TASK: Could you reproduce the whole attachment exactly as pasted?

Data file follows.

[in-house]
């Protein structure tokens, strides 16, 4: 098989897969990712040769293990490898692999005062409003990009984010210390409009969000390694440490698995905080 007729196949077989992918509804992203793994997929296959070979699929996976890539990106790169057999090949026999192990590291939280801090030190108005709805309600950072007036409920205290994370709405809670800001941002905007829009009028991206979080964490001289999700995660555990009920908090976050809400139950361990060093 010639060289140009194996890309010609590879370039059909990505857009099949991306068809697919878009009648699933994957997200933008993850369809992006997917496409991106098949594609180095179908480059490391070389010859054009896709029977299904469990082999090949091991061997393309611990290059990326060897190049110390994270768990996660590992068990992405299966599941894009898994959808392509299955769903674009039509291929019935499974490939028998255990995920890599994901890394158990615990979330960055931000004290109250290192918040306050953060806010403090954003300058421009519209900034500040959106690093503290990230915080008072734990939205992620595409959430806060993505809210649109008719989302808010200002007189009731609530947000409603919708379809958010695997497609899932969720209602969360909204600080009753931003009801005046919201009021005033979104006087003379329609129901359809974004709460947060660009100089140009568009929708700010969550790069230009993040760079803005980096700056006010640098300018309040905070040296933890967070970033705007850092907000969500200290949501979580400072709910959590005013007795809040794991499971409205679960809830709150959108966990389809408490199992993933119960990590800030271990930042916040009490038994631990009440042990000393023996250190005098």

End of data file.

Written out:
[in-house]
């Protein structure tokens, strides 16, 4: 098989897969990712040769293990490898692999005062409003990009984010210390409009969000390694440490698995905080 007729196949077989992918509804992203793994997929296959070979699929996976890539990106790169057999090949026999192990590291939280801090030190108005709805309600950072007036409920205290994370709405809670800001941002905007829009009028991206979080964490001289999700995660555990009920908090976050809400139950361990060093 010639060289140009194996890309010609590879370039059909990505857009099949991306068809697919878009009648699933994957997200933008993850369809992006997917496409991106098949594609180095179908480059490391070389010859054009896709029977299904469990082999090949091991061997393309611990290059990326060897190049110390994270768990996660590992068990992405299966599941894009898994959808392509299955769903674009039509291929019935499974490939028998255990995920890599994901890394158990615990979330960055931000004290109250290192918040306050953060806010403090954003300058421009519209900034500040959106690093503290990230915080008072734990939205992620595409959430806060993505809210649109008719989302808010200002007189009731609530947000409603919708379809958010695997497609899932969720209602969360909204600080009753931003009801005046919201009021005033979104006087003379329609129901359809974004709460947060660009100089140009568009929708700010969550790069230009993040760079803005980096700056006010640098300018309040905070040296933890967070970033705007850092907000969500200290949501979580400072709910959590005013007795809040794991499971409205679960809830709150959108966990389809408490199992993933119960990590800030271990930042916040009490038994631990009440042990000393023996250190005098």